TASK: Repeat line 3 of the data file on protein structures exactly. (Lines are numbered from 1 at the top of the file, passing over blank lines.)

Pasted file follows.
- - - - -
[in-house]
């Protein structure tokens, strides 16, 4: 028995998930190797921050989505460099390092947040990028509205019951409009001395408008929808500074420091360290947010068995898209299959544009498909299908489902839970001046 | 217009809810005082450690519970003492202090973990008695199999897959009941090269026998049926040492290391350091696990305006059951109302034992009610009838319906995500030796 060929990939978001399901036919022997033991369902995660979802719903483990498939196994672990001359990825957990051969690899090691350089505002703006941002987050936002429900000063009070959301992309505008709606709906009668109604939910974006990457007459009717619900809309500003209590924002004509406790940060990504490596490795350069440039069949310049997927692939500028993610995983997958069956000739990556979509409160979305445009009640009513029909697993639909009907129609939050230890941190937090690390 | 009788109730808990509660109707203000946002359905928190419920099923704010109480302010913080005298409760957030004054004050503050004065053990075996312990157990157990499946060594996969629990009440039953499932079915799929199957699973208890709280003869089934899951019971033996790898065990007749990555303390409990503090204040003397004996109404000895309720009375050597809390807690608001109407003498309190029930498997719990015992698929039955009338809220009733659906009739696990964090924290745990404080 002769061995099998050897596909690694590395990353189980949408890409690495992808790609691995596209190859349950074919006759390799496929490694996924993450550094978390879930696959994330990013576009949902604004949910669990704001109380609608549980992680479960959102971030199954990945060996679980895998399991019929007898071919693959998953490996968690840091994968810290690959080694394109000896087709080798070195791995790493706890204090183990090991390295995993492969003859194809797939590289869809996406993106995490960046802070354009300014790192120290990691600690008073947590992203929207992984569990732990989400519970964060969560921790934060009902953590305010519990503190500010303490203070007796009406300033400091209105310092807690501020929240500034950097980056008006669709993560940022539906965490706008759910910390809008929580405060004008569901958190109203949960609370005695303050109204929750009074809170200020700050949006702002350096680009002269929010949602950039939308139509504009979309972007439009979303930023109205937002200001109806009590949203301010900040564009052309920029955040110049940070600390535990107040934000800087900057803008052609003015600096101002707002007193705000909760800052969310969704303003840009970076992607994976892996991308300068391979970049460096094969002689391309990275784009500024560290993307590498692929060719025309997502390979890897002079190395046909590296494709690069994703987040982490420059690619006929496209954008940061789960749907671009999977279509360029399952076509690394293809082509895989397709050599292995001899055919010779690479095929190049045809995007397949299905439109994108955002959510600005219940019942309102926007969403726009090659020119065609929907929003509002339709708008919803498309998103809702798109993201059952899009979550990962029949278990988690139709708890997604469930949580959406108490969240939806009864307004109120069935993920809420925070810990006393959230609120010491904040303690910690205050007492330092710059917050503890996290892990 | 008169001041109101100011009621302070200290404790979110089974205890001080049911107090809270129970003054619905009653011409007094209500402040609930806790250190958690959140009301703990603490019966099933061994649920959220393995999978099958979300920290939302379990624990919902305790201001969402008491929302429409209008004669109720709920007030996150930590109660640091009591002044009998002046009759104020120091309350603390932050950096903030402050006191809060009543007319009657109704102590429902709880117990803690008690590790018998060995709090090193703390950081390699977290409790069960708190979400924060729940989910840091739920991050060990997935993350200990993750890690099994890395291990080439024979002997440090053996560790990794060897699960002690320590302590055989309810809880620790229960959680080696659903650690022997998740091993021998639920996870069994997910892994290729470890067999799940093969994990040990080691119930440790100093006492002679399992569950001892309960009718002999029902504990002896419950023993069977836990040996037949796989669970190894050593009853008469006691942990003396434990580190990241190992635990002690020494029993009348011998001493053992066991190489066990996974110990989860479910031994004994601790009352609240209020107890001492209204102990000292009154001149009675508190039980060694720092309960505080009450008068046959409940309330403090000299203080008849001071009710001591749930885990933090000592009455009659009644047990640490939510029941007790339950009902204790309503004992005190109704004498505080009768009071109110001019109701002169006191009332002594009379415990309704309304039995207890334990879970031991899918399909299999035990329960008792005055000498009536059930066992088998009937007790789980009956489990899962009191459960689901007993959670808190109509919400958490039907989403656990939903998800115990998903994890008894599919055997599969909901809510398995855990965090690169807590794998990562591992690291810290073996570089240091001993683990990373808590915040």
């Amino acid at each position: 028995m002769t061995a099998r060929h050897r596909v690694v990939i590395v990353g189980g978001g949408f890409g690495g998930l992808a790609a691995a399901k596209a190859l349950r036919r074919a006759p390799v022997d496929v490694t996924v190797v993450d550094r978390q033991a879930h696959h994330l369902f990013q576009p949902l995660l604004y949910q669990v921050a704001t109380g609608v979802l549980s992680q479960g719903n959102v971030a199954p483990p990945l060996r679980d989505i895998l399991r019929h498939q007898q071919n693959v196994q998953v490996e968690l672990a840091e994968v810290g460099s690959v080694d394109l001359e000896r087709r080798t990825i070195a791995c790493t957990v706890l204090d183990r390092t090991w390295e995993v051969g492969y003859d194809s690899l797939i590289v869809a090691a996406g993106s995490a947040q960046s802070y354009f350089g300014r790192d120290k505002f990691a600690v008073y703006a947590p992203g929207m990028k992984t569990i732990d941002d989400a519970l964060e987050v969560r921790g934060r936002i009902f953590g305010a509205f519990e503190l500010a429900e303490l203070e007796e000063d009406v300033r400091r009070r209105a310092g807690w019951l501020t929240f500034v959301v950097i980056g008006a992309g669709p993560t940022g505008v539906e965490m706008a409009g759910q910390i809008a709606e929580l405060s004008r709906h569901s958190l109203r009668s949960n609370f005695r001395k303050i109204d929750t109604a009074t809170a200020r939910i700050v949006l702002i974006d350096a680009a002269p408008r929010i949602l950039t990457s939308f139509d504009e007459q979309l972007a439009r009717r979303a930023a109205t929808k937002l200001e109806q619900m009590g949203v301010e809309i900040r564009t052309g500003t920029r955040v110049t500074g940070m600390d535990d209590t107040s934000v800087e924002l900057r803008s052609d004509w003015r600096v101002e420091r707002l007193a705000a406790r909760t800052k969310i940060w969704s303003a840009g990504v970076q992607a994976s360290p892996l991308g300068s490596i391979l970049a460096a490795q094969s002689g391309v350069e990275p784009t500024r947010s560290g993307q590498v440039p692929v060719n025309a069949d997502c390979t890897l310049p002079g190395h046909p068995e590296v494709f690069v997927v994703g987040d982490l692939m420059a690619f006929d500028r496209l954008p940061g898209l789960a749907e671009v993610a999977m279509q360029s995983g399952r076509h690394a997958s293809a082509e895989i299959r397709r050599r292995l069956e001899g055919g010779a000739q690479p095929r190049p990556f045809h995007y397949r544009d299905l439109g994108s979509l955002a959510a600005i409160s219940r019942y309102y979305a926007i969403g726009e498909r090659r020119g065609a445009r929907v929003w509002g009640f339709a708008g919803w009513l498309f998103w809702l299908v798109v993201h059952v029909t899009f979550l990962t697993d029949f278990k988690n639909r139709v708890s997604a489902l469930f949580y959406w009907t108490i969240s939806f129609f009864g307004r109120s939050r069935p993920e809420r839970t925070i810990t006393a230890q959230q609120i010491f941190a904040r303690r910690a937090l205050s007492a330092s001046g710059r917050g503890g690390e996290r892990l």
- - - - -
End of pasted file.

């Amino acid at each position: 028995m002769t061995a099998r060929h050897r596909v690694v990939i590395v990353g189980g978001g949408f890409g690495g998930l992808a790609a691995a399901k596209a190859l349950r036919r074919a006759p390799v022997d496929v490694t996924v190797v993450d550094r978390q033991a879930h696959h994330l369902f990013q576009p949902l995660l604004y949910q669990v921050a704001t109380g609608v979802l549980s992680q479960g719903n959102v971030a199954p483990p990945l060996r679980d989505i895998l399991r019929h498939q007898q071919n693959v196994q998953v490996e968690l672990a840091e994968v810290g460099s690959v080694d394109l001359e000896r087709r080798t990825i070195a791995c790493t957990v706890l204090d183990r390092t090991w390295e995993v051969g492969y003859d194809s690899l797939i590289v869809a090691a996406g993106s995490a947040q960046s802070y354009f350089g300014r790192d120290k505002f990691a600690v008073y703006a947590p992203g929207m990028k992984t569990i732990d941002d989400a519970l964060e987050v969560r921790g934060r936002i009902f953590g305010a509205f519990e503190l500010a429900e303490l203070e007796e000063d009406v300033r400091r009070r209105a310092g807690w019951l501020t929240f500034v959301v950097i980056g008006a992309g669709p993560t940022g505008v539906e965490m706008a409009g759910q910390i809008a709606e929580l405060s004008r709906h569901s958190l109203r009668s949960n609370f005695r001395k303050i109204d929750t109604a009074t809170a200020r939910i700050v949006l702002i974006d350096a680009a002269p408008r929010i949602l950039t990457s939308f139509d504009e007459q979309l972007a439009r009717r979303a930023a109205t929808k937002l200001e109806q619900m009590g949203v301010e809309i900040r564009t052309g500003t920029r955040v110049t500074g940070m600390d535990d209590t107040s934000v800087e924002l900057r803008s052609d004509w003015r600096v101002e420091r707002l007193a705000a406790r909760t800052k969310i940060w969704s303003a840009g990504v970076q992607a994976s360290p892996l991308g300068s490596i391979l970049a460096a490795q094969s002689g391309v350069e990275p784009t500024r947010s560290g993307q590498v440039p692929v060719n025309a069949d997502c390979t890897l310049p002079g190395h046909p068995e590296v494709f690069v997927v994703g987040d982490l692939m420059a690619f006929d500028r496209l954008p940061g898209l789960a749907e671009v993610a999977m279509q360029s995983g399952r076509h690394a997958s293809a082509e895989i299959r397709r050599r292995l069956e001899g055919g010779a000739q690479p095929r190049p990556f045809h995007y397949r544009d299905l439109g994108s979509l955002a959510a600005i409160s219940r019942y309102y979305a926007i969403g726009e498909r090659r020119g065609a445009r929907v929003w509002g009640f339709a708008g919803w009513l498309f998103w809702l299908v798109v993201h059952v029909t899009f979550l990962t697993d029949f278990k988690n639909r139709v708890s997604a489902l469930f949580y959406w009907t108490i969240s939806f129609f009864g307004r109120s939050r069935p993920e809420r839970t925070i810990t006393a230890q959230q609120i010491f941190a904040r303690r910690a937090l205050s007492a330092s001046g710059r917050g503890g690390e996290r892990l």